The Beauty of Body Bags

I’ve sometimes thought a ceremony would help, a ceremony
surrounding a hospital death. I’ve even brought it up with
administration. I’ve worked in a hospital for a pretty long time,
long enough to remember some things being different from what they
are today. Other things haven’t changed at all. We don’t have a
ceremony. We do have a new logo on our sheets. I’m very glad of one
thing, though: We have body bags now. We didn’t have them when I
started, and I soon became very resentful. I knew they’d had body
bags in Vietnam, twenty years earlier. Why couldn’t we? Body bags
are progress, no doubt about it.

Pre-body bag postmortem procedure required at least two people.
We rolled a body back and forth on the bed between us and slid
strings and a plastic sheet underneath. The strings were identical
to those that used to hang from reels on the ceilings of bakeries.
Remember how clerks snapped them with their bare hands and tied up
a cake box? After we got the sheets and strings under the bodies,
we tied the hands together, put dentures in the corpse’s mouth if
he or she wore them, wrapped the ends of the sheet over and around
and tied the strings to seal it. Wrapped bodies usually looked
sloppy. Sometimes the sheet didn’t fit all the way around. There
would be discussion concerning whether to use bows or knots or one
followed by the other. Sometimes we resorted to tape. That was in
1986.

Then came body bags, without fanfare or introduction. Usually
new hospital equipment gets hailed and praised and announced and
‘inserviced’ until all ‘affected’ employees are exhausted. They
snuck body bags in. I opened a ‘postmortem pack’ one day and stared
at the contents, confused. Something was different. There was no
plastic sheet. We had body bags now. I ran from the utility room
pulling the yellow zippered bag out of the pack. I yelled, ‘Look,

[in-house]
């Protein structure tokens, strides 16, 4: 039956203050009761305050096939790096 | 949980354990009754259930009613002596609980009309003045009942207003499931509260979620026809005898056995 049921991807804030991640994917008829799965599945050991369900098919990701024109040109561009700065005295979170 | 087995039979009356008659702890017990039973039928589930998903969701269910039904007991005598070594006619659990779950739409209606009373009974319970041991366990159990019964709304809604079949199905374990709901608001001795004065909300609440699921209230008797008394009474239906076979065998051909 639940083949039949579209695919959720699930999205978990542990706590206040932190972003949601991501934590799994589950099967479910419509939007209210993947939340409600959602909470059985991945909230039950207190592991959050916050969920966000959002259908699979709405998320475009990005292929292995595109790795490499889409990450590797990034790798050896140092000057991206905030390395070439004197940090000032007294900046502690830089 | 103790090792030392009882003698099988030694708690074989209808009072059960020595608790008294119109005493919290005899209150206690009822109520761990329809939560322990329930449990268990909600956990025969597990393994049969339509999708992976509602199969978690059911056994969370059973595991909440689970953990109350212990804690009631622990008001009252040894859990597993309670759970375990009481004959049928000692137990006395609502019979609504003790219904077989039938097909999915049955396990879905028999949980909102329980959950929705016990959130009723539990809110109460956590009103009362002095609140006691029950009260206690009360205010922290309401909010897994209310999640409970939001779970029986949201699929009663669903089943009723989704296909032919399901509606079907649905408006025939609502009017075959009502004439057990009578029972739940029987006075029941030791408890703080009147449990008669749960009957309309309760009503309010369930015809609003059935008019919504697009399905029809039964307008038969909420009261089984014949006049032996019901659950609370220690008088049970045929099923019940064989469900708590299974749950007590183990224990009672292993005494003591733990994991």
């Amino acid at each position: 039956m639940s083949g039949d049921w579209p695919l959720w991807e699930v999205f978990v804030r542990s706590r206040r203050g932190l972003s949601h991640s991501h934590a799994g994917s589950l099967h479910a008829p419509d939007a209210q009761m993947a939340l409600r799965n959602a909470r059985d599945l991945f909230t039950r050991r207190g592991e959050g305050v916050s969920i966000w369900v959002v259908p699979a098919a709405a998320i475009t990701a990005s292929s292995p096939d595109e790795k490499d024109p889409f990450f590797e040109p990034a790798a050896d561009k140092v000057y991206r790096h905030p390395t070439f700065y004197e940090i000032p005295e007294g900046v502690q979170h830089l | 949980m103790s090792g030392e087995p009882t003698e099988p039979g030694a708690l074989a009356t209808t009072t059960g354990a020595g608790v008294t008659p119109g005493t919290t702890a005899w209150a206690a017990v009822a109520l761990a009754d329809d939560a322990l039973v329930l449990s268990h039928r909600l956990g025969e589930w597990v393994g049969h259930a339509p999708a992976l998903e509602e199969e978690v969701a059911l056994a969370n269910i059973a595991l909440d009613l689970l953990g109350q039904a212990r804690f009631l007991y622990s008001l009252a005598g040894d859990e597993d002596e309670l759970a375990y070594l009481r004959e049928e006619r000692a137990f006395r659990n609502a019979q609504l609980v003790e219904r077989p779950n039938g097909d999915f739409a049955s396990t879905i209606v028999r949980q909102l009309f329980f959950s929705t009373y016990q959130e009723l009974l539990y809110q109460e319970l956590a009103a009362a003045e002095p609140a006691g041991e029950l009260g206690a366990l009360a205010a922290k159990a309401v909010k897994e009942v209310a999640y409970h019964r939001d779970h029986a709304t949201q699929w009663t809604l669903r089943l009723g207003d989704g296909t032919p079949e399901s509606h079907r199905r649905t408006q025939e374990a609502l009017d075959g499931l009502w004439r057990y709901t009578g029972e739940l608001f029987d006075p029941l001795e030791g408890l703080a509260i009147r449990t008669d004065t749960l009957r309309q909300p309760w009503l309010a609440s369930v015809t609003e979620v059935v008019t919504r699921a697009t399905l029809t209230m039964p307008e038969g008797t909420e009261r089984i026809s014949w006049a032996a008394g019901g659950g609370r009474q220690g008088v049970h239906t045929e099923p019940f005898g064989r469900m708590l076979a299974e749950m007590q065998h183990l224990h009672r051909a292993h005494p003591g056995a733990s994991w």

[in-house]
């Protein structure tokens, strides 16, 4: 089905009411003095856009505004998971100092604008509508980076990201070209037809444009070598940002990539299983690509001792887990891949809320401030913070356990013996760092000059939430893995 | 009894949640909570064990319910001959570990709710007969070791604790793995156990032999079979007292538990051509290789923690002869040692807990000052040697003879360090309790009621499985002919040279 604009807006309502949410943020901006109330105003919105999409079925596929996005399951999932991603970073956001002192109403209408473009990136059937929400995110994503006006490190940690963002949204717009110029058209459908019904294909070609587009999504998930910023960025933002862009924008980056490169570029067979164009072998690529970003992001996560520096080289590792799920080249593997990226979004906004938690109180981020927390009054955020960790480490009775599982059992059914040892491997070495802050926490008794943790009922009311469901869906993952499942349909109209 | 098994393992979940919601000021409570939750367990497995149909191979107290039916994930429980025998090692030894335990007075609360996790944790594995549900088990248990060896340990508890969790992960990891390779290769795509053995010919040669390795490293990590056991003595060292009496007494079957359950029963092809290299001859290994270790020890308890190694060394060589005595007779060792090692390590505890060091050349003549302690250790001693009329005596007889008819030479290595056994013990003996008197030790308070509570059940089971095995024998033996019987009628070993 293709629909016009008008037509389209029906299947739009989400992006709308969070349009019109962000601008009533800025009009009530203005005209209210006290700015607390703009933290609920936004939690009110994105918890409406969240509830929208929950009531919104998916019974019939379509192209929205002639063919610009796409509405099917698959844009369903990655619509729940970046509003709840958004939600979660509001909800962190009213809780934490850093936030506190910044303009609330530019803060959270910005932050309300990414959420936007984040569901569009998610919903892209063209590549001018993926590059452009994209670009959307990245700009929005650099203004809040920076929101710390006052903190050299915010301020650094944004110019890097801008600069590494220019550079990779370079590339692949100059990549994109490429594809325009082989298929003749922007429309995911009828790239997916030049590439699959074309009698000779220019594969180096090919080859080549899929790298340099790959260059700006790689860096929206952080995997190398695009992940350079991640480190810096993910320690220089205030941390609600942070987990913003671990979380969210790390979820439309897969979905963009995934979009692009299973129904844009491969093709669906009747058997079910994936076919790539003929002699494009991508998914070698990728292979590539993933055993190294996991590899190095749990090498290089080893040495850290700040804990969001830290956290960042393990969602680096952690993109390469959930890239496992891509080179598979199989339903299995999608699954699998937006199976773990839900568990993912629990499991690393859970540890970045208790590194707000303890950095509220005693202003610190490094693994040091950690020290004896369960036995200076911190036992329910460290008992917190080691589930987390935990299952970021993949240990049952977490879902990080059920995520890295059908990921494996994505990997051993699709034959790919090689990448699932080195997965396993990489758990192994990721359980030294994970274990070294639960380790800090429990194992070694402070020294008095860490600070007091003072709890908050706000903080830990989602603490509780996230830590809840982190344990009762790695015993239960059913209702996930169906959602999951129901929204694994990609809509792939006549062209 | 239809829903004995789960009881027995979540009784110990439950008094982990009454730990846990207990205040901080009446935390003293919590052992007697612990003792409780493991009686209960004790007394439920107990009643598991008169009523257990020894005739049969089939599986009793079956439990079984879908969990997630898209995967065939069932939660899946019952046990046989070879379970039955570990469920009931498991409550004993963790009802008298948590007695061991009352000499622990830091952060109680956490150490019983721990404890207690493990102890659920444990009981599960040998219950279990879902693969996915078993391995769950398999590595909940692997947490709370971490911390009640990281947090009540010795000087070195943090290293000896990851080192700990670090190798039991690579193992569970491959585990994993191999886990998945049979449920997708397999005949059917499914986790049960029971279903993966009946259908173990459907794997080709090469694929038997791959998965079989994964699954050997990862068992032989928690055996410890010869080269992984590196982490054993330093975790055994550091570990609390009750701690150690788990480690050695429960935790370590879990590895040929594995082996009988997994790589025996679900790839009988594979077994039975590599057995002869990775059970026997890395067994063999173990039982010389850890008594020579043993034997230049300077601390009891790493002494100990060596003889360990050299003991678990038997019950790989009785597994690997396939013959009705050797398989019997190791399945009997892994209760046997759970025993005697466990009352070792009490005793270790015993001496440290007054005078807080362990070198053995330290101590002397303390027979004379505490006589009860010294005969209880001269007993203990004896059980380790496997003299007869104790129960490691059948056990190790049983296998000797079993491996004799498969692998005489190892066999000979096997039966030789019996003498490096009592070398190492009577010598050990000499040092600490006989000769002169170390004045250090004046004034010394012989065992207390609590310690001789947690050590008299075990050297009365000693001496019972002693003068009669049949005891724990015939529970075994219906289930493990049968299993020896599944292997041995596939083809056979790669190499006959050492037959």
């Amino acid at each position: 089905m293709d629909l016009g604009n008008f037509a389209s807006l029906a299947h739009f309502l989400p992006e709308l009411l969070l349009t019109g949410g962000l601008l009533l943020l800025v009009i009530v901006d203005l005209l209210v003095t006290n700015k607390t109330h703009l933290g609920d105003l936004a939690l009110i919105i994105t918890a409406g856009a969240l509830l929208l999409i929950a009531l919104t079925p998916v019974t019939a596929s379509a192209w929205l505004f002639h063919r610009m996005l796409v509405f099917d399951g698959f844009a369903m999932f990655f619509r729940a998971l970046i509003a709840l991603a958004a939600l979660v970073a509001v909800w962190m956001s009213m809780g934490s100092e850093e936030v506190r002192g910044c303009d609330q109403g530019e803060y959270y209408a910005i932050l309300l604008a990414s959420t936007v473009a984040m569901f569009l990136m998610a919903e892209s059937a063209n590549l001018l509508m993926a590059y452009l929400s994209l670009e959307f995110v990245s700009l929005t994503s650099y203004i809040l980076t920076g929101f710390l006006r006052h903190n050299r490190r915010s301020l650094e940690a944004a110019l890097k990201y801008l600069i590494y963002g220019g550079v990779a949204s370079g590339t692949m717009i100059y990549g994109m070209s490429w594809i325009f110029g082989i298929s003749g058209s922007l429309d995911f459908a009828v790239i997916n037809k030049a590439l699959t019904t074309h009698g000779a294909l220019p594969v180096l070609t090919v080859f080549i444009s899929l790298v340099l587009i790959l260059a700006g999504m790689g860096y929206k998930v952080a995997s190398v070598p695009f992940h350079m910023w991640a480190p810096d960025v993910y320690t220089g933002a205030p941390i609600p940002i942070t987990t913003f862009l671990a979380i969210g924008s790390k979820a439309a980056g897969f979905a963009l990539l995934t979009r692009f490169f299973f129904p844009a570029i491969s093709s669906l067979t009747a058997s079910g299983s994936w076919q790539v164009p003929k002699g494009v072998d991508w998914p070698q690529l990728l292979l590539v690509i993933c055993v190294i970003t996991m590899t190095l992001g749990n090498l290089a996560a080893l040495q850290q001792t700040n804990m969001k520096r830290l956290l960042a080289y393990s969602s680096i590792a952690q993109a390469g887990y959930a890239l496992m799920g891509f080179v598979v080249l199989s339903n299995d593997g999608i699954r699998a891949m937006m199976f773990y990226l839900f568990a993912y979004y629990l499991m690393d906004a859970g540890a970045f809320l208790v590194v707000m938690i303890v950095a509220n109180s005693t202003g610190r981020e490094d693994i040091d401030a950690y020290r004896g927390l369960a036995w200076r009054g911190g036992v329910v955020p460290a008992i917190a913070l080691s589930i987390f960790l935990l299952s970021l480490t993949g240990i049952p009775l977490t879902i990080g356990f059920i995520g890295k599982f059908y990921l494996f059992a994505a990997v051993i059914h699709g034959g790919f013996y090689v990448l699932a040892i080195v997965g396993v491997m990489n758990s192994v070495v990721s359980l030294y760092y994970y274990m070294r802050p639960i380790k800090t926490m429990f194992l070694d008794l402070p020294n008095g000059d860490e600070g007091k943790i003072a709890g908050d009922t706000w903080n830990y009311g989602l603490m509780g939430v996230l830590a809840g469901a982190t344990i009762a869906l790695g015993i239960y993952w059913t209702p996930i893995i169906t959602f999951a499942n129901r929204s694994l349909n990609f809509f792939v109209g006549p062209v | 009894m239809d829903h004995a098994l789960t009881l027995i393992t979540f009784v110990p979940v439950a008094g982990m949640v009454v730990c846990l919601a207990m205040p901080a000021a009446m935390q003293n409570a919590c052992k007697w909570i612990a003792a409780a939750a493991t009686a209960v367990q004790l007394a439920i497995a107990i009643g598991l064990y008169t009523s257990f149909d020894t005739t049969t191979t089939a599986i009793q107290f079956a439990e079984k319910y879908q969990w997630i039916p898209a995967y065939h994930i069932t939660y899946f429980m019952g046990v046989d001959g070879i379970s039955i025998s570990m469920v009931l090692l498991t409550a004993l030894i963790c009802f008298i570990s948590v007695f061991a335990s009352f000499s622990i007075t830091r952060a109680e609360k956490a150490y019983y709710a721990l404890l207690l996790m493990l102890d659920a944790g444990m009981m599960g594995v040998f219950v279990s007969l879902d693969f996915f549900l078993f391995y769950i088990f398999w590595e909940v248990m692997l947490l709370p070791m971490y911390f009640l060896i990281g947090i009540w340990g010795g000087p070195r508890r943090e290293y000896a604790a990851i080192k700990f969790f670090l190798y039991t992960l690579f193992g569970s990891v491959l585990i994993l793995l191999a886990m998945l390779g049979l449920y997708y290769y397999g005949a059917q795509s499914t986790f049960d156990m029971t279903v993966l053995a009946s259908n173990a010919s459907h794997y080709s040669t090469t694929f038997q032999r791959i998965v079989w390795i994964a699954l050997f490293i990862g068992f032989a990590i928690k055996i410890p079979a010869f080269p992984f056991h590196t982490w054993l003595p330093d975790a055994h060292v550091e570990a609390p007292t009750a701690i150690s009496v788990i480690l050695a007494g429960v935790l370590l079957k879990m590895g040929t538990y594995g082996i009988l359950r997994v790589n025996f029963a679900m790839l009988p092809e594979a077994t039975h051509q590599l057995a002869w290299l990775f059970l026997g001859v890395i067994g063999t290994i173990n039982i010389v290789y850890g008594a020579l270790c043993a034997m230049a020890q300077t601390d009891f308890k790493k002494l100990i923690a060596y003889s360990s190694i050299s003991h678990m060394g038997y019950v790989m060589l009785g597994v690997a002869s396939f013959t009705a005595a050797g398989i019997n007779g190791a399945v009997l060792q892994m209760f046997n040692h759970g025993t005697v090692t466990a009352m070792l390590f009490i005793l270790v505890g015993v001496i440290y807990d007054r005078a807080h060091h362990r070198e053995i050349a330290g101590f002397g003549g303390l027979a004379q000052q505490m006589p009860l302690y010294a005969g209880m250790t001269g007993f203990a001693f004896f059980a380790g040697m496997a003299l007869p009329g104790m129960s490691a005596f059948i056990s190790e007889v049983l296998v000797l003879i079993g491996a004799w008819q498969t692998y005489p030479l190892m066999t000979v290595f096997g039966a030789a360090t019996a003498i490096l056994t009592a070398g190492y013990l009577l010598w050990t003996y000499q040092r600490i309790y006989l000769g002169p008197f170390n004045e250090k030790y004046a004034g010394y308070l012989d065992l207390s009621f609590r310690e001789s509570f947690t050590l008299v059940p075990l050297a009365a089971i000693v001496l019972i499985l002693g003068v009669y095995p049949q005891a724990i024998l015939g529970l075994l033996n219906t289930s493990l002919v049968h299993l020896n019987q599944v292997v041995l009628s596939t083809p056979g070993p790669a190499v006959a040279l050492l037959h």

look!’ Most people had already seen them.

Bags. The postmortem pack also contains ‘toe tags’ and
paperwork: a death certificate work sheet, a blank death
certificate, and forms for organ donation or autopsy. I think the
forms have changed over the years, but I can’t pinpoint that — the
secretaries handle the paperwork.

I handle the bags themselves. I can describe them in minute
detail. They’re yellow. One size fits all — I’ve never encountered
a body too long or too wide for one. They zip open and closed; the
zipper is cloth. They’re surprisingly heavy, and they smell like a
brand new baby doll, almost like the inside of a new car.
Everyone’s probably smelled that smell before. Now, I involuntarily
startle whenever I smell those things.

My worst moments are with bagged bodies at the elevator. Imagine
waiting for an elevator, two employees making small talk and a
horizontal bagged corpse under a sheet. Then, in the elevator, a
violent moment — the powerful dead and the two of us and maybe
someone else who came around the corner and needed to ride
downstairs, all slammed up against the walls by an egotistical
cadaver who lies quietly in the center, taking up all the
space.

Our fear is quite simple really. Death takes away people we
can’t live without. And, if we didn’t know them, death takes away
people we wondered about, washed, and talked to. Or people we
didn’t like and hid from. It makes them shrivel and stink.

And I know bodies stink. How? In old hospitals, the
refrigeration in the morgue goes on the blink a lot. Once I
encountered several of my neighbors nervously standing in front of
a bush at the end of our street.

‘It stinks,’ said one, pointing at the bush.

I sniffed. No. There wasn’t a dead human being in there. I
explained how I knew, and they dispersed. I’ve become an
authority.

Odd things we end up doing for a living. Your instructors will
tell you you’ll get used to it, but don’t believe them. Death is
always shocking. My only advice to other professional death
participants is: Observe what you must, record the truth, make
it public.

In the early hours one morning, as several colleagues and I
stood in a hospital room, somewhat stunned, watching an elderly
woman die unexpectedly, her eyes opened and fixed on a point on the
ceiling. We watched her eyes track an invisible object across the
ceiling.

‘There’s an angel in the room,’ someone said. This was a moment
of terrifying sweetness.

A few closing observations: Most people die with their eyes
closed. They tend to die faster if you hold their hands. I’ve never
seen a ghost.

There are more things to say, and hopefully others will say them
when they need to. Hear us out, and discuss what we say. Don’t go
backwards. I’m glad we have body bags now, because no one likes
death. It’s scary. It’s sad. Admit it. Hear us.

From Between the Heartbeats: Poetry and
Prose by Nurses,
University of Iowa Press, 1995.

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